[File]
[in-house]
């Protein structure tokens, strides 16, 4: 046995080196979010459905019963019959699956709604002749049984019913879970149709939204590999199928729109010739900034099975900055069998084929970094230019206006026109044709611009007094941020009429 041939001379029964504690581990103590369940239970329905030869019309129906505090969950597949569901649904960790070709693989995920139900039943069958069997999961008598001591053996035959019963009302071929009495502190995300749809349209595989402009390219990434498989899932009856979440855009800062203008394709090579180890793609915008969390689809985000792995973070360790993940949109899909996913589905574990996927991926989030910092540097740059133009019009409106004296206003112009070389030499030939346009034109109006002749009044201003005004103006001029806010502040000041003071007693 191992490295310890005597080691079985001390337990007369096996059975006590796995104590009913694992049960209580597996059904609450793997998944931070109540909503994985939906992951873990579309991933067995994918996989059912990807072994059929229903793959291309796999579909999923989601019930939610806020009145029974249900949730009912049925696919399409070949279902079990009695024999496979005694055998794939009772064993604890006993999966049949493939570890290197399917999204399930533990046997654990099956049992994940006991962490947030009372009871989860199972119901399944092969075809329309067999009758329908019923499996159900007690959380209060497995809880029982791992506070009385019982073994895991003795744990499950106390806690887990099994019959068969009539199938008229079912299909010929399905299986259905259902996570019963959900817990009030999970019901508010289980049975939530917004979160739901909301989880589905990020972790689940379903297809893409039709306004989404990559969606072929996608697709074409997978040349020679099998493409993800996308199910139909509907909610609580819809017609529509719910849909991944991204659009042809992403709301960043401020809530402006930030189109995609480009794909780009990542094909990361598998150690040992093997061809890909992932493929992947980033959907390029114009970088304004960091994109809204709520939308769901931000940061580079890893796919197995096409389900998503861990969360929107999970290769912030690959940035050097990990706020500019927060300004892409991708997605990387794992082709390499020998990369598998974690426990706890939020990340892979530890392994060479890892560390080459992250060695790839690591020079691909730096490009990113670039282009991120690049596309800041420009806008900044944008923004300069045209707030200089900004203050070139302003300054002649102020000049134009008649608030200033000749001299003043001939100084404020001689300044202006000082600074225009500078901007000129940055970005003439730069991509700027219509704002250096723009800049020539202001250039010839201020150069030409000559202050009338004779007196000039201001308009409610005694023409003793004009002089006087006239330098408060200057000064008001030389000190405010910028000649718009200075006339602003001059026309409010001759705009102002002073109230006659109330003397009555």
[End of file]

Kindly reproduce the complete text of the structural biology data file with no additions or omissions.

[in-house]
């Protein structure tokens, strides 16, 4: 046995080196979010459905019963019959699956709604002749049984019913879970149709939204590999199928729109010739900034099975900055069998084929970094230019206006026109044709611009007094941020009429 041939001379029964504690581990103590369940239970329905030869019309129906505090969950597949569901649904960790070709693989995920139900039943069958069997999961008598001591053996035959019963009302071929009495502190995300749809349209595989402009390219990434498989899932009856979440855009800062203008394709090579180890793609915008969390689809985000792995973070360790993940949109899909996913589905574990996927991926989030910092540097740059133009019009409106004296206003112009070389030499030939346009034109109006002749009044201003005004103006001029806010502040000041003071007693 191992490295310890005597080691079985001390337990007369096996059975006590796995104590009913694992049960209580597996059904609450793997998944931070109540909503994985939906992951873990579309991933067995994918996989059912990807072994059929229903793959291309796999579909999923989601019930939610806020009145029974249900949730009912049925696919399409070949279902079990009695024999496979005694055998794939009772064993604890006993999966049949493939570890290197399917999204399930533990046997654990099956049992994940006991962490947030009372009871989860199972119901399944092969075809329309067999009758329908019923499996159900007690959380209060497995809880029982791992506070009385019982073994895991003795744990499950106390806690887990099994019959068969009539199938008229079912299909010929399905299986259905259902996570019963959900817990009030999970019901508010289980049975939530917004979160739901909301989880589905990020972790689940379903297809893409039709306004989404990559969606072929996608697709074409997978040349020679099998493409993800996308199910139909509907909610609580819809017609529509719910849909991944991204659009042809992403709301960043401020809530402006930030189109995609480009794909780009990542094909990361598998150690040992093997061809890909992932493929992947980033959907390029114009970088304004960091994109809204709520939308769901931000940061580079890893796919197995096409389900998503861990969360929107999970290769912030690959940035050097990990706020500019927060300004892409991708997605990387794992082709390499020998990369598998974690426990706890939020990340892979530890392994060479890892560390080459992250060695790839690591020079691909730096490009990113670039282009991120690049596309800041420009806008900044944008923004300069045209707030200089900004203050070139302003300054002649102020000049134009008649608030200033000749001299003043001939100084404020001689300044202006000082600074225009500078901007000129940055970005003439730069991509700027219509704002250096723009800049020539202001250039010839201020150069030409000559202050009338004779007196000039201001308009409610005694023409003793004009002089006087006239330098408060200057000064008001030389000190405010910028000649718009200075006339602003001059026309409010001759705009102002002073109230006659109330003397009555």